Death Tractates by Brenda Hillman

By Brenda Hillman

From the depths of sorrow following the surprising demise of her closest lady mentor, Brenda Hillman asks anguished questions during this booklet of poems approximately separation, religious transcendence, and the adaptation among existence and dying. either own and philosophical, her paintings should be learn as a spirit-guide for these mourning the lack of a family member and as a chain of primary ponderings at the inevitability of loss of life and separation. in the beginning refusing to enable cross, wanting to believe the presence of her good friend, the poet seeks solace in a trust within the spirit international. yet lifestyles, now not dying, turns into the problem while she starts to work out actual life as "an interruption" that preoccupies us with shapes and borders. "Shape makes lifestyles too small," she realizes. convenience finally is available in the assumption of "reverse seeing": that whether she can't see ahead into the spirit international, her buddy can see "backward into this world" and be with her.

loss of life Tractates is the spouse quantity to a philosophical poetic paintings entitles vivid lifestyles, which Hillman was once in the course of writing while her pal died. released through Wesleyan collage Press in 1993, it stocks some of the comparable Gnostic subject matters and resources.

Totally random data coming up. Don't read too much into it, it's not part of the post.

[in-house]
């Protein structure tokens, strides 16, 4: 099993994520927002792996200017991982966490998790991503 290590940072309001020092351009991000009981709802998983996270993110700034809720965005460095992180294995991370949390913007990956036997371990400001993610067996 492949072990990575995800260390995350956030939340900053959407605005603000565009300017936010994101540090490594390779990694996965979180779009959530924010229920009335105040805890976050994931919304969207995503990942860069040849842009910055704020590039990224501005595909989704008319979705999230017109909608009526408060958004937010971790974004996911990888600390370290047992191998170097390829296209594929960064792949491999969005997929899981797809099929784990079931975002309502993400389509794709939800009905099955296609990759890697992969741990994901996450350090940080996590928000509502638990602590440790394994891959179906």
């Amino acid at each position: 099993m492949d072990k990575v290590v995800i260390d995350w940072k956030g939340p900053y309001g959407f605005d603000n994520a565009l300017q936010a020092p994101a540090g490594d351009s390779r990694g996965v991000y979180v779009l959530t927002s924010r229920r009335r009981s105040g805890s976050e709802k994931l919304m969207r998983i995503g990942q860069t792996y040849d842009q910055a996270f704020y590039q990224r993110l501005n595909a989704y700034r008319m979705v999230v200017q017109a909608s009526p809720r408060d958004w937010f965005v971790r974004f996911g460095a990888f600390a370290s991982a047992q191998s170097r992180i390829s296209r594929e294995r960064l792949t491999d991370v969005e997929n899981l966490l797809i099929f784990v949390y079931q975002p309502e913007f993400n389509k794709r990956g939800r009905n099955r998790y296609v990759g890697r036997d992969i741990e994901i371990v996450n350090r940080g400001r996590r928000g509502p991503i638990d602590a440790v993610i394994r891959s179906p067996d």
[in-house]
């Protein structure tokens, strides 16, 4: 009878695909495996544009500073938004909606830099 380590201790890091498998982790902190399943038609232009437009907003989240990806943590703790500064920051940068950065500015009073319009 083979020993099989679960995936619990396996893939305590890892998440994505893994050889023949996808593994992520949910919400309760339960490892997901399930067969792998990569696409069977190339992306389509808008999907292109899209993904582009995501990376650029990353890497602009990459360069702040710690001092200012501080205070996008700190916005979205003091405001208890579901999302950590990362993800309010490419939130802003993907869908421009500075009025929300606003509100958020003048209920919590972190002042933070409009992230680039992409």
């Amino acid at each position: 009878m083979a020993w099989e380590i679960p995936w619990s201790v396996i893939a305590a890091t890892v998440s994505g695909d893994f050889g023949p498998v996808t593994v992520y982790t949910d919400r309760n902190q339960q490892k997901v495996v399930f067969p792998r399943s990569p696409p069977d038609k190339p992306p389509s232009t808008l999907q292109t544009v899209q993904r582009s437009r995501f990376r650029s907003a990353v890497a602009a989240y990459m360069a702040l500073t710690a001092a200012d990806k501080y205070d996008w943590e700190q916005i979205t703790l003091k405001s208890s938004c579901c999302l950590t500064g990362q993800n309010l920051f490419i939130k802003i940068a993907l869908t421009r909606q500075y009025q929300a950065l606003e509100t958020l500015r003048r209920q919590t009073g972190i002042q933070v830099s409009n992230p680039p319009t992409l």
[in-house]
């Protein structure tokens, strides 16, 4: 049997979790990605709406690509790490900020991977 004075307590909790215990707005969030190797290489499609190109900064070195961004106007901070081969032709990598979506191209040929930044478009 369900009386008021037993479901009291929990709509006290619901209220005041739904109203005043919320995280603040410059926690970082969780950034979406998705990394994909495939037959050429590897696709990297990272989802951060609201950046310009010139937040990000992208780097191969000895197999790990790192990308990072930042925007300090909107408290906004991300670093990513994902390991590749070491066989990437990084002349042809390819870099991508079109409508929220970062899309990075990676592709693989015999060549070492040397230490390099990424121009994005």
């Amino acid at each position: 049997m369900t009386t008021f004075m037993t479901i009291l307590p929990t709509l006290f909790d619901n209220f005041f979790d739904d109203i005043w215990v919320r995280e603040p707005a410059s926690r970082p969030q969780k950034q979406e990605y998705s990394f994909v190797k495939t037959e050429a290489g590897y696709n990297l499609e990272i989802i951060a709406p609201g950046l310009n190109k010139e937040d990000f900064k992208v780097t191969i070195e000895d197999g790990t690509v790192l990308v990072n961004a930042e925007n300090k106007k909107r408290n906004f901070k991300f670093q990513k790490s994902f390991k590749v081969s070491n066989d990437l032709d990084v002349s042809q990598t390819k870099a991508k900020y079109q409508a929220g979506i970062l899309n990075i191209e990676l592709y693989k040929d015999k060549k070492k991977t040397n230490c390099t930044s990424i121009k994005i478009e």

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198); together with the speculation in ‘The Old Fools’ (1973) that ‘Perhaps being old is having lighted rooms / ­inside your head’ (p. 196). And then there is ‘being dead’, in ‘Aubade’ (1977) (p. 208), which recalls a 1949 poem of his, ‘On Being Twenty-six’, where ‘being dead’ leads on to a conclusion which speaks of ‘devaluing dichotomies: / Nothing, and paradise’ (p. 24). Or again, ‘At thirty-one’ (1953), with its admission that ‘I, being neither [rich nor dead], have a job instead’, a poem which confesses to writing letters to women ‘instead of planning how / I best can thrive’, letters which ‘owe / Too much elsewhere’ to be love letters (pp.

A decade later, it might well have seemed proleptic of his current situation. Its Audenesque vision of failure at the heart of ostensible success, its self-questioning and self-contempt, recall the rhetorical questions and reversals, often in a second, internally distantiated voice within the poem’s main discourse, with which Auden concluded many early poems. Even the exclamatory ‘O’ with which the direct reported speech breaks into the narrative in the poem’s sestet is classic early Auden. Twelve poems in The English Auden actually begin with ‘O’, in four of which it issues directly in semi-rhetorical questions, and there are many more such overheated or merely posturing vocatives scattered throughout the body of his early poetry.

The same infolding affects ‘wish’ and ‘desire’, and leads from ‘alone’ to ‘oblivion’. indb 37 18/09/2007 14:39:17 On the Edge of Things: Philip Larkin ‘The wish to be alone’. ‘Being’ in Larkin’s poetry is rarely just untrammelled existence, the ontological present tense. It is usually a matter of being something else and, in the process, adulterated. There is, early, ‘The instantaneous grief of being alone’ (in ‘Kick up the fire’, Collected Poems, p. 285); or, later, ‘happy at being on my own’ (in ‘To the Sea’, p.

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